Late Tomás Deegan
Tomás Deegan, late of Davitt Terrace, Dublin Road, Thurles, was called home on May 15, a few months short of his 80th birthday.
Tom, as he became known when he migrated to Dublin in 1958, to take up a position with Aer Lingus, was the middle son of Jack Deegan (Thurles) and Dolly O’Connell (Littleton), brother of Pádraig, who died in 1997, and Seán, who was well known in the town as a tennis player in his youth and as a founding member of Thurles Town FC.
Tom and his two brothers were Dublin-born and lived in the capital where their father taught in Whitefriar Street National School. Securing the position of principal teacher in Two-Mile-Borris NS, Tom’s father moved the family back to within five miles of where he’d been brought up on what is now called Dublin Road, the three lads presumably quickly dropping their Dublin accents to fit in with their new surroundings.
Sadly, Tom’s father passed away within 18 months of returning to Tipp, and the lads’ mother was faced with the prospect of raising them single-handedly. She did this heroically from their new base in Davitt Terrace, though under the supportive eye of their uncle, Christy, such a well-known character in Thurles.
Christy worked for a time with O’Meara’s Mineral Waters, before donning the soutane as sacristan at the Cathedral, through which employment it is rumoured he met his wife-to-be, Teresa, a Clare woman, from the village of Cooraclare.
Tom and Seán were keen tennis players, perhaps partly because the tennis club was based on the Deegan family fields, which recently passed out of the family on the death of Teresa Deegan.
Tom, though an avid follower of Everton, through his mother’s family connections with Liverpool, favoured hurling over Gaelic football and soccer.
Seán, though also a lover of hurling, played without consideration for the famous ban on soccer, perhaps explaining his failure to make the Thurles CBS Harty Cup team.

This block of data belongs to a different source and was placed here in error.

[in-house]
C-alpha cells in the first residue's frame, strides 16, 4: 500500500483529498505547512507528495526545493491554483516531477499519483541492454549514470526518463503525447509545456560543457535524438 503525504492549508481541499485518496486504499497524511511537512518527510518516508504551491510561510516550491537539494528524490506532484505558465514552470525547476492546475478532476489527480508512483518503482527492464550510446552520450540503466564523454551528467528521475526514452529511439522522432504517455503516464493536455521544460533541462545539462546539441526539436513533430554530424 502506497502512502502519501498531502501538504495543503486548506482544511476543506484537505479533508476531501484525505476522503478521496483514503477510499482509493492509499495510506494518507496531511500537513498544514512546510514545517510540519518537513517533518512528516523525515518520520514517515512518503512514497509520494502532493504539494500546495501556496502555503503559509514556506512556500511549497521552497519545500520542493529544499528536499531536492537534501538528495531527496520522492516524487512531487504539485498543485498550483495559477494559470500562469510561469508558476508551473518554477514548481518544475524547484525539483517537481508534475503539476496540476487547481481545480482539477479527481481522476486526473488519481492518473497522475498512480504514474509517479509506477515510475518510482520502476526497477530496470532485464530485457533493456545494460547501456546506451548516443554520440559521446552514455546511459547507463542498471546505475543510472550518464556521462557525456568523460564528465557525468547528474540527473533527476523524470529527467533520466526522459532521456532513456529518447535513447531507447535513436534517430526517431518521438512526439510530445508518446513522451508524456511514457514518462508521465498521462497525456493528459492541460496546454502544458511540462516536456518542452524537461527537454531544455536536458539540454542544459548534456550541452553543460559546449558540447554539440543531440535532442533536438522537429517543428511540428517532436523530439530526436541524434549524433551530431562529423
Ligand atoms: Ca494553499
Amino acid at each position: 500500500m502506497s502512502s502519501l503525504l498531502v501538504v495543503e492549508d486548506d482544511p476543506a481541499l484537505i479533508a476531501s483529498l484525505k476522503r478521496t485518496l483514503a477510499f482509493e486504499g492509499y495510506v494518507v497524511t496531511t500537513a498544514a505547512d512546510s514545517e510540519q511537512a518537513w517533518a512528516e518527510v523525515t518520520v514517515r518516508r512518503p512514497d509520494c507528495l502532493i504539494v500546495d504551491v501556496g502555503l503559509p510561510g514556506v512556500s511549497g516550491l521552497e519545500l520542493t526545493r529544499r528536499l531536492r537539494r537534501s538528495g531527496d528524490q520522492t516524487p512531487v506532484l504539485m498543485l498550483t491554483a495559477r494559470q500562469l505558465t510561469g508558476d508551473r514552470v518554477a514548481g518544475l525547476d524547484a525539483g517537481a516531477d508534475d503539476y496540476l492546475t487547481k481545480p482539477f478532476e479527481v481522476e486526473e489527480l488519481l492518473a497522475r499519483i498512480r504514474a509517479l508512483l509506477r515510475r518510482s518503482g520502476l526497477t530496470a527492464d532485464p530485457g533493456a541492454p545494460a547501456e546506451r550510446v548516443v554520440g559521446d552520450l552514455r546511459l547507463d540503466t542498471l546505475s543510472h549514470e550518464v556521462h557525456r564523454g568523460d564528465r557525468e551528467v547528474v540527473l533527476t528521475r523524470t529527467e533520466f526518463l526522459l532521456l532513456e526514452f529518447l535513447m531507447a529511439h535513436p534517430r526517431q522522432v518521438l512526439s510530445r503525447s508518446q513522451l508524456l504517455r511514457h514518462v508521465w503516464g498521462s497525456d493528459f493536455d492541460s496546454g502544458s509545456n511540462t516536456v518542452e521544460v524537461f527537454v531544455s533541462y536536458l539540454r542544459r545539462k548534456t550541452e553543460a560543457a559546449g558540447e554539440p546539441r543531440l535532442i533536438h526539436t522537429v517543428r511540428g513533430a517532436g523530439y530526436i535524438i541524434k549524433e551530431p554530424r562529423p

Tom continued to hurl in Dublin, regularly togging out for his club in Phoenix Park, where most Dublin GAA matches were played in those days, and also for the Aer Lingus works team, which featured in the summer business houses’ leagues and which also flew the shamrock in games in the US East Coast and against student priests in the Irish College, Rome.
Tom, before and after he met the love of his life, Mary, whom he met in 1962 and married in 1967, was a devoted and attentive nephew and cousin to his Deegan and O’Connell relatives who had set up home in Dublin.
Tom spent many happy years in Aer Lingus, getting off to the perfect start on his first day, where he discovered that his supervisor was none other than a fellow Tipp man, Paddy Dwan, who, hard to believe it would happen today, had a puck around with Tom at their lunch break.
Despite being very hands-on and supportive of Mary in the raising of their four children, and, because of the nature of airline business, often doing shift work, Tom attended night lectures in UCD, graduating with a B.Comm degree, in 1978.
A member of Glasnevin Tennis Club for many years, where, in keeping with his sense of community service, he helped to organise coaching for young members, Tom played a game of doubles a couple of weeks before his death.
Tom was an understated man who did not seek attention for his qualities and his talents, leaving it to others to do so at his funeral Mass in Dublin, celebrated appropriately by his great friend and school days’ neighbour, Fr Denis O’Rourke, a Kiltegan father. Tipp GAA and Munster rugby jerseys and a tennis racket were among the symbols brought forward.
Tom was talented musically and, while having studied music in his school days, possessed the real talent of being able to play the piano by ear. He was therefore a very popular figure at gatherings of family and friends, where he could instantly pick up the basics of a tune he’d perhaps only barely have known of. In keeping with his musical ear, Tom was a lover of language, a stickler for correct grammar usage, an entertaining story-teller, and a regular attender at performances by the Thurles Musical Society.
One of his foibles was his love in telling corny jokes.
A member of his parish choir, loyalty to which he usually put above going to Thurles for big Tipp games, it was appropriate that his fellow choir members should gather in numbers to sing him on his way, and that three cousins, including Michael Molumby of Thurles Musical Society renown, should have joined the choir to celebrate Tom’s life. Tom was a gentle soul and a gentleman.